The Osceola County Economic Development Department has launched an outreach program called We Speak Jobs, designed to “energize and focus the community on a holistic approach to creating jobs.” The department has concluded a strategic plan that includes recommendations to the Board of County Commissioners on new incentives. Later this year, a third-party study will look at the types of companies the county is trying to attract to ensure those efforts are in step with the needs of the region. Part of the current effort involves Job Talks, a new program of special events where experts come together to give general overviews of specific areas of business and what they mean for Osceola County's economy.
County officials have been working behind the scenes to lure businesses to Pasco (as previously reported in ForwardFlorida). The effort appears to have paid off, as the county and Raymond James Financial have entered into an economic development agreement that encourages the company to build a new corporate campus in the Wesley Chapel area. The initial commitment by Raymond James Financial is for two approximately 100,000-square-foot office buildings and 750 jobs. According to the Pasco County Economic Development Council's independent report on the impact of the agreement, over the next 15 years roughly 1,200 jobs could be created, with total salaries to direct and indirect workers in excess of $600 million plus additional taxable sales of some $135 million.
Members of the community are invited to join the newly formed Tampa Bay Network to End Hunger. After a year of planning, the group is ready to begin building a “hunger-free community, where there is access to nutritious food for all residents.” Pinellas County Health and Human Services is a partner in the network, which hopes to accomplish that goal by eliminating barriers on a regional level, along with increasing access to food and expanding the amount of nutritious food available. The group’s initial projects are researching where hunger gaps exist, educating about the existence of hunger and solutions, and increasing access to currently unused agricultural products that could be distributed to those in need. To learn more about the group, call (727) 823-7866.
To help residents be better prepared, Polk County now participates in the National Flood Insurance Program (NFIP). Program benefits include availability of low-cost flood insurance for residents in unincorporated Polk. Nearly 20,000 communities across the United States and its territories participate in the NFIP by adopting and enforcing floodplain management ordinances to reduce future flood damage. In exchange, the NFIP
makes federally backed flood insurance available to homeowners, renters and business owners in these communities. An annual floodplain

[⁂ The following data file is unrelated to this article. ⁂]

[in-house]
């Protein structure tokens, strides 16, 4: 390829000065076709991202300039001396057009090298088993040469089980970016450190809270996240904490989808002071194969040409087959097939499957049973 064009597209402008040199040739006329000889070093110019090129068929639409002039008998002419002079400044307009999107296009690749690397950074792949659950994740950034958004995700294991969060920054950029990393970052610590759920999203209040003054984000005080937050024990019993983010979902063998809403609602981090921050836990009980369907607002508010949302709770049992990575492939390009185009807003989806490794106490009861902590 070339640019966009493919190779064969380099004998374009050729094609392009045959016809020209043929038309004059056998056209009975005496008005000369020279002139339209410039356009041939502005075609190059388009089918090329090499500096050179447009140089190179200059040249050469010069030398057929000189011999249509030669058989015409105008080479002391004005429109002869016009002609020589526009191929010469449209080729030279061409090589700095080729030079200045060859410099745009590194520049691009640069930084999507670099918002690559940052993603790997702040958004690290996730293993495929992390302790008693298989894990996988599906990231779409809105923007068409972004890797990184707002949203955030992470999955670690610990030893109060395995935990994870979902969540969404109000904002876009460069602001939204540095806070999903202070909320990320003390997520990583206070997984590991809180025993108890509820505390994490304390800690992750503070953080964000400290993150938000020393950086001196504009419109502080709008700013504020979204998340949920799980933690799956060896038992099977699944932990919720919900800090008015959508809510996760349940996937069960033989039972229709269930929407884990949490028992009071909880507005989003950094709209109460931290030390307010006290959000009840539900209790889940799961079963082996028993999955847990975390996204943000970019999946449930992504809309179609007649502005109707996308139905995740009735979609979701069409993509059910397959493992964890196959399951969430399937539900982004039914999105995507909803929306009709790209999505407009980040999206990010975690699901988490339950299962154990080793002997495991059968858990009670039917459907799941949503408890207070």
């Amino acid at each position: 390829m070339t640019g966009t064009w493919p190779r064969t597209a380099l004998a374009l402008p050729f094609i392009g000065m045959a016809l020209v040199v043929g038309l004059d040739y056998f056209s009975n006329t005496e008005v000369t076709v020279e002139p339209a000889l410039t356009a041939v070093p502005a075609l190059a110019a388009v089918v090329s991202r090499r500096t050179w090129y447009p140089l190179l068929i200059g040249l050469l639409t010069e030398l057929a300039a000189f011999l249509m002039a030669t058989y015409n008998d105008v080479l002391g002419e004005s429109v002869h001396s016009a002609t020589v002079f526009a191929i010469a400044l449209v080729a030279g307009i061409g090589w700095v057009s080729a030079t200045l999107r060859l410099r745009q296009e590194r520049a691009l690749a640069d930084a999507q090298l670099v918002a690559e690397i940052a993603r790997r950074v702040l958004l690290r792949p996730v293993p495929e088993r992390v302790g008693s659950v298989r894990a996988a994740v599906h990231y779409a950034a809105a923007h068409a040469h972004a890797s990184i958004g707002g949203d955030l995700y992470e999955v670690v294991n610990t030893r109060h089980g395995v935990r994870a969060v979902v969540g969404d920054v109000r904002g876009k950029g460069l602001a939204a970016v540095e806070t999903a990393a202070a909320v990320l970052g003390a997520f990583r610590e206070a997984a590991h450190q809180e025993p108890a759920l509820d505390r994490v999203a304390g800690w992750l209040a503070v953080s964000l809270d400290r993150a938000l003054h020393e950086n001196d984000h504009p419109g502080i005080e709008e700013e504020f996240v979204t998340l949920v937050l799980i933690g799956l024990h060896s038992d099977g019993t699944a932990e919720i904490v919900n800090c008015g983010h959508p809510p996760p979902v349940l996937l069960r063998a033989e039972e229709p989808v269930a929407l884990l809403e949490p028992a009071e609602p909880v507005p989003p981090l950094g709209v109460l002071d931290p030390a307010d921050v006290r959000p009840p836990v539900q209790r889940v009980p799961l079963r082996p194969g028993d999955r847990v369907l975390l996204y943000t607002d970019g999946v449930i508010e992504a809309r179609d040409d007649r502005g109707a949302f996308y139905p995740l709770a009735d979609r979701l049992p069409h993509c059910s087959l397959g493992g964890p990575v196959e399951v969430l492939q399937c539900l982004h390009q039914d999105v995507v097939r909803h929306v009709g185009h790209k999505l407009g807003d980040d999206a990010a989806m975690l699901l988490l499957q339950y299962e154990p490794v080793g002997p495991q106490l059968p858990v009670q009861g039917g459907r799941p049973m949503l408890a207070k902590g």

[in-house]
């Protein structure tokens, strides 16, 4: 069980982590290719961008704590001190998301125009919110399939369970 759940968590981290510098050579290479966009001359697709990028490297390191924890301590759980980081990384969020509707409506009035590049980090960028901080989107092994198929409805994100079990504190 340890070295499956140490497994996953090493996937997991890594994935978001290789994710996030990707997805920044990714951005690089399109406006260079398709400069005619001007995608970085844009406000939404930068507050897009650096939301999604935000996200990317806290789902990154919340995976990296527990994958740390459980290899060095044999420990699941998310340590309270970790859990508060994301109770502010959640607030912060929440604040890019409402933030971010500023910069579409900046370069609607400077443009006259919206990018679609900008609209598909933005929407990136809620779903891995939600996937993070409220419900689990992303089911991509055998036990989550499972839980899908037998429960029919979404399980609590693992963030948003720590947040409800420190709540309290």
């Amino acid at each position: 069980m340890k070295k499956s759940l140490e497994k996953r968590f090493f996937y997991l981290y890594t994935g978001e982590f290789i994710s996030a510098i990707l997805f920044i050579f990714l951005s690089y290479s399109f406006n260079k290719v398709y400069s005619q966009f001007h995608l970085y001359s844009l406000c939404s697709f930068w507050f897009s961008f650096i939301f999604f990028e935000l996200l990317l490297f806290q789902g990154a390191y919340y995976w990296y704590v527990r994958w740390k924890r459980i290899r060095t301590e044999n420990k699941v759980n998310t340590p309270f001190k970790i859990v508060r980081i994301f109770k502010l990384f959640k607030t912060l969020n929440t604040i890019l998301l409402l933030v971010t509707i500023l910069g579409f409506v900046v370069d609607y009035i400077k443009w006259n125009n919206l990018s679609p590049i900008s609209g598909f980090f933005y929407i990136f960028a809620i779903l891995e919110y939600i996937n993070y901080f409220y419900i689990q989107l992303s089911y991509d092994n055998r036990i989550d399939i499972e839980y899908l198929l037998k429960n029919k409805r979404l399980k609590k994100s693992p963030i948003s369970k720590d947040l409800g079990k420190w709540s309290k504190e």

management progress report has been posted to the county's Web site, which also contains information to help protect residents from
Intent on improving its Geographic Information System address database—with hopes of ensuring that emergency vehicles, first responders and public safety officials can be dispatched to correct addresses—officials have initiated a project to validate all county addresses. North Carolina–based Geographic Technologies Group is conducting the fieldwork, which involves stand-alone buildings and multiple-unit buildings such as apartments, condominiums and town homes, as well as commercial, retail and office facilities. Occupants may be asked to supply a site map or unit map when GTG workers verify addresses, helping to reduce the time required for them to verify addresses.
Joseph R. Abel, leisure services director for Seminole County, recently received the Florida Recreation and Park Association Achievement Award. Abel received the award, one of the most prestigious given by the association, for his more than 24 years of leadership, community involvement and professionalism in the field. Since joining Seminole County from a position in Coral Gables in 2007, Abel has led the Leisure Services Department to its position as a nationally accredited and award-winning agency. Recognition includes U.S. Tennis Association Florida and USTA National Agency of the Year in 2010; 2009 Attraction of the Year by Seminole County Convention and Visitors Bureau; and 2011 Most Outstanding Destination to Host a Sporting Event by SportsEvents Magazine. Some of his personal accomplishments include past service as president of the FRPA and service as a board member for the National Recreation and Park Association and for the FRPA Foundation's Board of Trustees.
The Daytona Regional Chamber of Commerce is among the groups seeking to raise awareness of the public-private initiatives that could drive the space industry forward, in spite of reductions in federal funding for NASA. Space is a $250 billion business, and the Kennedy Space Center has been working with private companies and individuals who want to launch rockets or space vehicles from Cape Canaveral. The underlying belief is that the region must come together to help keep the space industry going. According to Chamber President Larry McKinney, the organization will continue to work in concert with Volusia County's private-public economic partnership, Team Volusia Economic Development Corp., to get the word out to local businesses about potential opportunities. Students at Embry-Riddle Aeronautical University in Daytona Beach, for example, are working on a device for rockets that would let other aircraft in the vicinity know the rocket's position.